Water vapor fluxes from snow covered landscapes: the importance of biotic and abiotic-mediated processes
2015 Spring Cyberseminar Series
- Adrian Harpold / University of Nevada-Reno
Water Vapor Fluxes from Snow Covered Landscapes: The Importance of Biotic and Abiotic-Mediated Processes Snow dominated systems are critical for providing water resources and maintaining ecological health across much of the Western U.S. and worldwide. These landscapes are sensitive to altered snowpack dynamics from regional warming and vegetation disturbance. Consequently, understanding how variable and changing snowpacks will alter partitioning to evaporation, sublimation, transpiration, and runoff is critical to current and future water availability. In this presentation, I will highlight several ecohydrological paradoxes and tradeoffs that require better observations and process-based understanding of evapotranspiration in snow-dominated systems. For example, evidence suggests that snowmelt is both an efficient irrigator of forest vegetation and effective in streamflow generation. The second example presented is the tradeoff between increasing interception of snowfall and decreasing below-canopy snowpack sublimation with greater vegetation canopy cover. The final example is the tradeoff between abiotic (sublimation and evaporation) and biotic (transpiration) vapor losses on the water budget of forest systems. Disturbed and undisturbed forests in the Rocky Mountains are used to illustrate the challenges associated with observing and understanding these tradeoffs and paradoxes. Although modeling and observational tools are advancing rapidly, our prediction of water vapor fluxes from snow-dominated systems must improve to address potential threats from environmental change.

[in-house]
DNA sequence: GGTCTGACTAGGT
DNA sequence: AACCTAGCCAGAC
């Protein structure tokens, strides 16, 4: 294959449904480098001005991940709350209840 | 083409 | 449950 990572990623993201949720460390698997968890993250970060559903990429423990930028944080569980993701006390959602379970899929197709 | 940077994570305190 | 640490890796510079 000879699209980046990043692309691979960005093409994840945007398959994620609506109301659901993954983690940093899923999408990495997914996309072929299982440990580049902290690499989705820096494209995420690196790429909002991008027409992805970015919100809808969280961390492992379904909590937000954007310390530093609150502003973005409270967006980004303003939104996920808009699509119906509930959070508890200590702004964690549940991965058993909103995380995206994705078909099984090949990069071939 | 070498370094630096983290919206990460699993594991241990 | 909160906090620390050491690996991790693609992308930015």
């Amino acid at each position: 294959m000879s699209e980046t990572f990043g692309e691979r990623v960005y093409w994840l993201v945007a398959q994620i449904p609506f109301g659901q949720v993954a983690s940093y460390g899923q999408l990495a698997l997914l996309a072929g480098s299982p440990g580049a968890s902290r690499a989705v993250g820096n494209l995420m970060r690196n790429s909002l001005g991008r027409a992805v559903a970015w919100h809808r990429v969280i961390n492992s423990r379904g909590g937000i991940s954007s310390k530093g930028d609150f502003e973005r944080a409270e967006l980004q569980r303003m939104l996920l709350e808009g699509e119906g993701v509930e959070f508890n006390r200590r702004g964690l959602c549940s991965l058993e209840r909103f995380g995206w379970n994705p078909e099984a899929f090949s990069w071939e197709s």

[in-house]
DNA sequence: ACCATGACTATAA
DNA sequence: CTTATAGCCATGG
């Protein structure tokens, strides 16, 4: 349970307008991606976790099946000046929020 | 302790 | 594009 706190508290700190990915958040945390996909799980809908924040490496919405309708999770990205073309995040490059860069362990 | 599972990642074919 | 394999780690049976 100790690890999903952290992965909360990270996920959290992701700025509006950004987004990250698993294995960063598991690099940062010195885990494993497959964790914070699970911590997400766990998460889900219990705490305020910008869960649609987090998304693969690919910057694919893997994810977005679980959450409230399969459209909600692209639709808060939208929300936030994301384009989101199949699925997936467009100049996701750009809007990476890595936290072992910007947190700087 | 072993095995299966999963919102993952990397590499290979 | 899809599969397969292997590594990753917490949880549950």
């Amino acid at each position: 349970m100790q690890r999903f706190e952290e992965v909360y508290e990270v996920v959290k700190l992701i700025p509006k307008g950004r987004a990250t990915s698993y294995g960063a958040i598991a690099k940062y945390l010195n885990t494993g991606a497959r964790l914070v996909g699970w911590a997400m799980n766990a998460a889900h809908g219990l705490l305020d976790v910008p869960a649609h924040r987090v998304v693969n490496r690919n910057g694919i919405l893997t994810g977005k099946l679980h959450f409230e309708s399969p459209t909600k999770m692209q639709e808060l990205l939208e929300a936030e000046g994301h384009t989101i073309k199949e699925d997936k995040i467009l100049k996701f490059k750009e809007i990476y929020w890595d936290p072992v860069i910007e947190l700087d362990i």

CUAHSI's Spring 2015 Cyberseminar Series on Evapotranspiration - Frontiers in measurement, modeling and management from the leaf to the landscape!
Hosted by Steven Brantley, Joseph W. Jones Ecological Research Center